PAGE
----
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Monday: Ephesus – Part 2 — 12 Comments

  1. I thought that the Apostle Paul had already decided to stop his evangelizing to the Jews and was now focusing on the Gentiles. Why then does he go back to preaching in the Synagogue of the Jews?

    • Remember that the only place with ready access to the scriptures was usually the local synagogue. Paul did not have a Bible in his luggage. He probably had a good memory, but access to the written word was always useful.

      • Very interesting, Maurice, but what do you base your information on, that the Apostle Paul "did not have a bible in his luggage?" My understanding is that Paul had scribes that would write his expositions of scripture for him, so then why would he not carry THE SCRIPTURES with him at all times?

        • The Bible in New Testament times comprised a set of scrolls that occupied quite a bit of space. Furthermore, they were expensive to produce. There is a lot of evidence about the copying process and how it was done. You could not go down to the book store and buy one. A synagogue usually had the Torah if that was all they could afford. Scriptures were regarded as sacred objects, owned by the community of the synagogue. The purchase and installation of a scriptural scroll was a very special event, as was the disposal of a worn or damaged one. It was not something that you carried around casually. The Ethiopian reading the scriptures in the chariot is a special case but one only has to visit the Ethiopian Coptic Church to understand the sacredness they apply to the scriptures.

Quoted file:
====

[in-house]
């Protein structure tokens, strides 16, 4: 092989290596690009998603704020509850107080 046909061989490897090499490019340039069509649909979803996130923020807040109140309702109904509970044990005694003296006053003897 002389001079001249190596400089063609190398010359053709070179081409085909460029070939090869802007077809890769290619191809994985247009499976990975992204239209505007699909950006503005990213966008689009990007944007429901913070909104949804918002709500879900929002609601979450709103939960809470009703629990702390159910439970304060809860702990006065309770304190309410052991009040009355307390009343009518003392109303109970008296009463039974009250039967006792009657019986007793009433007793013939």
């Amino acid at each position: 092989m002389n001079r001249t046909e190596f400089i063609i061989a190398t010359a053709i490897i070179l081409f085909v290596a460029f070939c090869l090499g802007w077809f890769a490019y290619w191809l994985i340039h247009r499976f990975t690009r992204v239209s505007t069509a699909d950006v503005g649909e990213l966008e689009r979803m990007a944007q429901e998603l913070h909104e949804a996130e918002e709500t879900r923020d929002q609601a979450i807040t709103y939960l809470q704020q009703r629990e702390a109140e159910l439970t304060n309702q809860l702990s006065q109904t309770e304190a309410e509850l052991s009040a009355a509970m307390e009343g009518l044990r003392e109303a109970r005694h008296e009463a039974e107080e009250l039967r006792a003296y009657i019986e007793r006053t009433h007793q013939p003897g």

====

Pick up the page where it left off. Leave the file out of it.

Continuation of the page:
• There is a fair bit of speculation about what is meant here. The fact that Paul does not specifically say scripture is significant. The one thing we can be sure of is that it was not a full OT. That would have involved many scrolls. The general consensus about the parchments is that they were writing materials. That is consistent with Paul’s ministry at the time. He was clearly into letter writing.

            I need to reiterate that for the general populace, the Synagogue was the only source of Scripture. Much of the learning of the time consisted of learning the scriptures off by heart, and Paul as an educated Jew would have been through that learning process. We can conclude that he probably knew a fair bit of it off by heart.

    • Had he decided to stop preaching to them? I agree that he shifted his focus but I don't believe it meant no longer preaching to the Jews

    • I believe the statement in Acts 13:46 was directed to the Jews in Antioch Pisidia who rejected them and shook off the dust of their feet against them Acts 13:51 as Jesus instructed. Luke 10:10-11.

  2. Thank you, Maurice, and thank you for mentioning the Ethopian Eunoch too. So therefore to me, if the Ethopian could carry THE SCRIPTURES and he was just a servant to some Royalty figure that was celebrating an Israelite Feast how much more so the Apostle Paul who was now an Apostle of Jesus and a very important one to the Gentile Christian Community.

    • I think that the Ethiopian was in charge of a scroll purchased by his rich masters, rather than a personal copy. There is an interesting connection between Ethiopia and Israel that gives background here. But you need a history lesson to appreciate that.


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